Explained: Battery Thermal Management in Formula E Race Cars
We recently received an inquiry by a reader who wondered, after reading how the Tesla design S protected its batteries by excess heat during an all-out lap of VIR, how the all-electric Formula E race cars deal with the heat issue. After all, the idea’s not like the idea’s prudent or safe for a race car to suddenly limit performance inside the middle of an event.
Excess heat degrades the electrodes in a lithium-ion battery, reducing the amount of energy the pack can store over the long term. Tesla’s warranty covers battery packs for eight years, while a Formula E pack will be designed to last one season. Given that will each driver has two cars in Formula E (racers switch into a second fully charged car midway through each 50-minute competition), that will’s roughly 20 hours of hard use over the course of the year, including practice as well as also qualifying.
The Formula E battery—165 liquid-cooled pouch-type cells—will be fundamentally similar to that will of many production EVs, nevertheless the cooling strategy differs significantly. For production cars, engineers aim to operate the lithium-ion battery at about 85 degrees Fahrenheit. Williams Advanced Engineering, which supplies the packs for Formula E, allows a cell to peak around 135 degrees before the battery-management system begins to limit the power output of the pack. The radiators as well as also the cooling circuits are specifically designed to ensure that will, even inside the hottest races in South America as well as also Asia, the cars won’t approach that will temperature until the battery nears depletion.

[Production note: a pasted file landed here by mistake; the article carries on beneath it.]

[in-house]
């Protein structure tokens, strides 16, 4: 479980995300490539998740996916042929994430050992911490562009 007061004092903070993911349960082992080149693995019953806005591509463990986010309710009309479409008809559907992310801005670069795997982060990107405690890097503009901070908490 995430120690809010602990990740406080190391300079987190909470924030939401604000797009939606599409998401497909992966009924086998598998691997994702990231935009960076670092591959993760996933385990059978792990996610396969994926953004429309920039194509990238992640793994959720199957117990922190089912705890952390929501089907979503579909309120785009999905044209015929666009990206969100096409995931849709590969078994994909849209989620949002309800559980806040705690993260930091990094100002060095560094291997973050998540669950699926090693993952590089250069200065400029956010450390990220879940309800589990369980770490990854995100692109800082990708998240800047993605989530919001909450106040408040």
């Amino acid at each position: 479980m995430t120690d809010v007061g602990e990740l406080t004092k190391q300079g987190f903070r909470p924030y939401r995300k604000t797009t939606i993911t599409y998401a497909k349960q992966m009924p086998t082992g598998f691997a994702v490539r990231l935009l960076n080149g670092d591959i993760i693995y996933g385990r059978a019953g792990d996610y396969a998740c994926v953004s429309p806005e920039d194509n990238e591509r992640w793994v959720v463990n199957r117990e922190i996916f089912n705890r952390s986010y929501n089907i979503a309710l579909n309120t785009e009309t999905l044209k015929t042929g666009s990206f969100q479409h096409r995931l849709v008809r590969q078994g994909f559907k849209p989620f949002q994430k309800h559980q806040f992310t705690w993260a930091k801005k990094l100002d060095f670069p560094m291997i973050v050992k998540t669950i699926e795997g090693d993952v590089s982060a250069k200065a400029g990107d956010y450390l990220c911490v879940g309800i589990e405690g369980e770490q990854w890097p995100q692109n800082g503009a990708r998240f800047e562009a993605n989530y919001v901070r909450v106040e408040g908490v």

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the idea’s also worth noting that will the 5010-pound design S generates a lot more power (as well as also therefore heat) lapping a track than a 2000-pound Formula E race car. Our long-term 85-kWh design S features a peak output of 463 horsepower, while the 30-kWh Formula E car will be limited to 228 horsepower during races, with brief boosts to 268 horses.